Scott Frost can help the morale of the Nebraska Cornhuskers do a near 180-degree turn if he can lead his winless squad to what would be an extremely impressive upset over the Wisconsin Badgers. Unfortunately, history has not been kind to the Big Red when matching up against Bucky’s Boys.
While the series sits at 8-4 in favor of Wisconsin, the Badgers are 6-1 since Nebraska arrived on the Big Ten scene back in 2011. Paul Chryst may have won the de facto Big Ten West Division championship last week as the No. 16 Badgers defeated Iowa 28-17. Quarterback Alex Hornibrook had his best game of the season going 17-of-22 for 205 yards and three touchdown passes.
Meanwhile, Nebraska showed more determination in the second half of their 42-28 loss to Purdue than they had since the Colorado game. That said, they’re going to need more than four quarters of physical football following a massive depth chart shakeup if they want to notch their first win of the season.
Nebraska at Wisconsin
Kickoff: Saturday, Oct. 6 at 7:30 p.m. ET
Spread: Wisconsin -17.5
1. Nebraska’s new offensive line vs. Wisconsin’s pass rush
We saw plenty of new faces across the board when the Huskers took the field for the second half versus Purdue. Now, the official depth chart reflects those changes. One major shift is moving Tanner Farmer from right guard to center and promoting Boe Wilson to a starting role at guard. This new interior lineup gives the Big Red improved run blocking, but like Michigan, Wisconsin will no doubt be coming for Adrian Martinez early and often.
Wilson has proven to be a ferocious player, but the biggest question mark comes in the form of right tackle Matt Farniok. As of this writing, Wisconsin senior outside linebacker Andrew Van Ginkel is listed as questionable with a leg injury, but he’s still an excellent defender and leads the Badgers in quarterback hurries. He may be slowed down just enough for Farniok to win more battles than he would if Van Ginkel was 100 percent.
Expect inside linebackers T.J. Edwards and Ryan Connelly to be unleashed repeatedly in an effort to bust through and make life miserable for Martinez and other Husker ball carriers.
2. How the Huskers defend the Badgers’ run game
Traditionally, Wisconsin has been able to grind the Huskers into the dirt on their way to victory and that may be the case yet again this Saturday. Sensational sophomore Jonathan Taylor averages 26 carries per game and has yet to be held under 100 yards this season, though he hasn’t scored a rushing touchdown in the Badgers’ past two games.
Iowa’s fourth-ranked rushing defense held him largely held him in check while BYU (63rd) did the same. Meanwhile, Western Kentucky (74th) and New Mexico (114th) gave up a combined 398 yards and five touchdowns to Taylor. He got 33 carries against the Lobos alone, and still finished with a 7.7 yards per carry average in the 45-14 win.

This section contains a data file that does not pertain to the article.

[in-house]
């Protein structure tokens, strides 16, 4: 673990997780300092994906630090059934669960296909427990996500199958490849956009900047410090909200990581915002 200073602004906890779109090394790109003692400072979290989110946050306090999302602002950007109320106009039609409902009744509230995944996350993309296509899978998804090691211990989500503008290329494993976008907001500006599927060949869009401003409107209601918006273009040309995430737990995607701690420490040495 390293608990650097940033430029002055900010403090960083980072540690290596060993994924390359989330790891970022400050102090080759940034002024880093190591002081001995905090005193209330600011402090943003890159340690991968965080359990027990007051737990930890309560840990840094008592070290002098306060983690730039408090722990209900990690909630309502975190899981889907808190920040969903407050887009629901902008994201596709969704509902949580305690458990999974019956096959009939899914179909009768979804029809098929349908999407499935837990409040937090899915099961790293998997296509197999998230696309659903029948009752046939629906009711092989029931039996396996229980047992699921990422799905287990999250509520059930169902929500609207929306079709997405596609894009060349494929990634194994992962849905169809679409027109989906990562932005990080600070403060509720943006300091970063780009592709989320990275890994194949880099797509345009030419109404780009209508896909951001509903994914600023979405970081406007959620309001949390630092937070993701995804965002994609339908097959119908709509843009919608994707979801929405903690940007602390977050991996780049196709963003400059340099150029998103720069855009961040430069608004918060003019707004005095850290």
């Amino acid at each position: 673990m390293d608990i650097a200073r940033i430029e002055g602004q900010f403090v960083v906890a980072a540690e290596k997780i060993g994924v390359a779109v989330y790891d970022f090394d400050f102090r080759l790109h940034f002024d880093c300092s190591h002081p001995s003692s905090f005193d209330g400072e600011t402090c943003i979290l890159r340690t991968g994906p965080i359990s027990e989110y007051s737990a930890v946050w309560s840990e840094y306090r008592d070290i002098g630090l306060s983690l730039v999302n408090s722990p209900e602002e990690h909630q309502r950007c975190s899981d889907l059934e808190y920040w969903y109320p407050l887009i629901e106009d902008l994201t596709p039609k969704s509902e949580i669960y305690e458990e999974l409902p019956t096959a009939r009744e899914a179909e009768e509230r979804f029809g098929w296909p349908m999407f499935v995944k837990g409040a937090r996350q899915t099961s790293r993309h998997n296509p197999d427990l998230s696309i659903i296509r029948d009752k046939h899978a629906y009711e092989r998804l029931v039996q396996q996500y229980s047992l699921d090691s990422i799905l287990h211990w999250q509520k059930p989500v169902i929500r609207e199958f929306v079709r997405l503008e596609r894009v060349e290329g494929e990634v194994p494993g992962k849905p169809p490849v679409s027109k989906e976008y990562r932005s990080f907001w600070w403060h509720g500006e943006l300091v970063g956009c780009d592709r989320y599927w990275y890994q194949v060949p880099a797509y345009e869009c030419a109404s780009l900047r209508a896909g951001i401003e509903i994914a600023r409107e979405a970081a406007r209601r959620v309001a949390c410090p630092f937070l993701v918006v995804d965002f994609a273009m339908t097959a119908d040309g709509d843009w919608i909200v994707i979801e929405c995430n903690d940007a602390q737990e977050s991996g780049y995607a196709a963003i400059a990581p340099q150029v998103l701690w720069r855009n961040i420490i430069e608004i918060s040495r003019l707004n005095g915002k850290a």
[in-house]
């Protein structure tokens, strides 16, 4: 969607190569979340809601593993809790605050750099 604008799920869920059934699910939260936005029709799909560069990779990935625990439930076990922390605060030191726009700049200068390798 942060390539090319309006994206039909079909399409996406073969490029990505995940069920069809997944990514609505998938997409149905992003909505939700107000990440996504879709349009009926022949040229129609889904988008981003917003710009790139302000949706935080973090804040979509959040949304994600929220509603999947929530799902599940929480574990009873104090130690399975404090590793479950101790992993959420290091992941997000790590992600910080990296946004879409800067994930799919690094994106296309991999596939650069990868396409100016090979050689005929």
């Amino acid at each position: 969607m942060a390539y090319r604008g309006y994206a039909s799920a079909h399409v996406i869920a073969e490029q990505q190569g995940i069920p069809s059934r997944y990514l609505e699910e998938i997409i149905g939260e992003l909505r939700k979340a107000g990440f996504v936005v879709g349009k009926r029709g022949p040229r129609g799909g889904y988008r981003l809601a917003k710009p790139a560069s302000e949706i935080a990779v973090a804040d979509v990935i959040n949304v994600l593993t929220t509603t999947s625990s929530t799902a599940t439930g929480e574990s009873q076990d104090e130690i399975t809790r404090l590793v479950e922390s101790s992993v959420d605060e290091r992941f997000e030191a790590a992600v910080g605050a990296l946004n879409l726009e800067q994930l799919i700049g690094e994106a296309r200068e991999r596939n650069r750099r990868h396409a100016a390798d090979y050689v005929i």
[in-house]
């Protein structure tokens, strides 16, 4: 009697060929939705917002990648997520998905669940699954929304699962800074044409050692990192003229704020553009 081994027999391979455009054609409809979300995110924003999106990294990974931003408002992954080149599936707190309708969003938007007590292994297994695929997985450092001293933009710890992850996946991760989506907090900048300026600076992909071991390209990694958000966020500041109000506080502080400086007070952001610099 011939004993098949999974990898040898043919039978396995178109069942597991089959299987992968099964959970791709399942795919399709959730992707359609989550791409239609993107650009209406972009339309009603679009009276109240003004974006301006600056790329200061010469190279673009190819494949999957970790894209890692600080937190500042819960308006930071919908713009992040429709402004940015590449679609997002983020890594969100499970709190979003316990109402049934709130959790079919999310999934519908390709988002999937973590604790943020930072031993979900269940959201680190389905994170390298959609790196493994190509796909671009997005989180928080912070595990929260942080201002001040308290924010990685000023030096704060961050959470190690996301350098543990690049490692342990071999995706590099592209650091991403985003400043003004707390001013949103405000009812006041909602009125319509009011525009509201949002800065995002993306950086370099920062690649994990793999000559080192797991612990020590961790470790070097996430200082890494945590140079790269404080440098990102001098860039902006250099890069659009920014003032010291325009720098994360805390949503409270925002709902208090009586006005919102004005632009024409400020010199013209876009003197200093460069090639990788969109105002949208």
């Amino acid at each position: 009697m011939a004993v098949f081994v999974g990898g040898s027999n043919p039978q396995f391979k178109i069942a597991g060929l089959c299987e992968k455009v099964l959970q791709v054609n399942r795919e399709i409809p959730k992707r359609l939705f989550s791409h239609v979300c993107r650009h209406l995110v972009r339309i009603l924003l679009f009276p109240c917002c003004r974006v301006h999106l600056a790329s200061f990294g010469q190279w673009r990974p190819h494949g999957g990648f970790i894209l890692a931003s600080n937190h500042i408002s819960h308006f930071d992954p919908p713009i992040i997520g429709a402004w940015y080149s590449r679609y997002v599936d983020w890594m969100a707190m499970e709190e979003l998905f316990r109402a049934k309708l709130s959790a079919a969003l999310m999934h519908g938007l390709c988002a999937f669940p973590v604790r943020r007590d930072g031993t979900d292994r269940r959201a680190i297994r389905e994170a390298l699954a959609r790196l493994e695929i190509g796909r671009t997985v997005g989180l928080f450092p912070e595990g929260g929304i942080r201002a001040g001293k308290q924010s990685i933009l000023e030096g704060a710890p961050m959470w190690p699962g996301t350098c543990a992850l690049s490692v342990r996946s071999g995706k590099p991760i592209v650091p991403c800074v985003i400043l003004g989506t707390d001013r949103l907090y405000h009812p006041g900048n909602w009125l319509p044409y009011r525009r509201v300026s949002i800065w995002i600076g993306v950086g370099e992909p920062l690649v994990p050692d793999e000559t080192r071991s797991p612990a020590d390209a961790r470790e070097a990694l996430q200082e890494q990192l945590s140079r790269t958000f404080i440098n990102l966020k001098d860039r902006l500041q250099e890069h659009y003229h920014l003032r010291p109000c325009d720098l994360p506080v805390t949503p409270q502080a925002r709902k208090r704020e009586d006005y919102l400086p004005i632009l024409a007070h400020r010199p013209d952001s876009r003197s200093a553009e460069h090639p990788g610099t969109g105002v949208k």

Taylor isn’t the only threat Nebraska needs to take into account. Taiwan Deal and Garrett Groshek are both capable of spelling him. The Huskers may choose to sell out to stop Wisconsin’s ground game and take their chances with Hornibrook’s occasionally erratic play from the pocket.
3. Can Nebraska’s second half effort vs. Purdue carry over?
It’s important to note how the Huskers responded after falling behind 20-7 to the Boilermakers at halftime. Nebraska hung tough with Purdue the final two quarters (outscored 22-21), which was a welcome sight. That heart and never-die attitude was something Big Red fans hadn't seen since the "opener" against Colorado.
Maintaining that mentality in Camp Randall at night is a tall order, though. It’s one thing to have nearly 90,000 people cheering you on as opposed to 80,000-plus celebrating your every failure, let alone to an almost deafening degree. Michigan itself was too much for Nebraska to handle, but the Big House is an iconic stadium more than anything and far from intimidating. Wisconsin’s home is very much the opposite as the Huskers know all too well.
Simply put, the Badgers have had the Huskers’ number as of late. Covering the spread seems like a worthwhile goal, but obviously Scott Frost isn’t interested in moral victories. Upsetting the nation’s No. 16 team in their stadium on prime-time television would be an incredible shot in the arm for a program severely needing one.
The good news for Nebraska is that the Badgers do allow 135 rushing yards per game and yielded the most this season to the nation’s 103rd-best rushing offense (191 yards and two touchdowns versus BYU). Despite having an amazing athlete in defensive back D’Cota Dixon, they trot out the nation’s 96th-best passing defense.
However, where the Badgers excel is keeping the opposition out of the end zone as they tout the 10th-best scoring defense. Offensively, Wisconsin has enough weapons to bash a Husker defense that’s giving up 39 points per game until it breaks. If history has taught us anything, it’s that this game should be put away by the Badgers come the fourth quarter and the final score may look more impressive than the game actually was.
If Nebraska wants to pull the upset, they must not only score early before Wisconsin can get moving — they average four points in the first quarter — but find success where little has shown. Good special teams work, forcing turnovers, keeping penalties down, all of this is crucial to the Huskers shocking Paul Chryst and company. Can the Huskers win? This is college football. Anything can happen. Will they? They haven’t stopped shooting themselves in the foot yet. Their margin for error this week is slim and that is likely their downfall.
Prediction: Wisconsin 41, Nebraska 24
— Written by Brandon Cavanaugh, FWAA member and part of the Athlon Contributor Network. Be sure to follow him on Twitter (@eightlaces) plus keep up with the Quick N Dirty podcasts and stat-filled features on his Patreon page.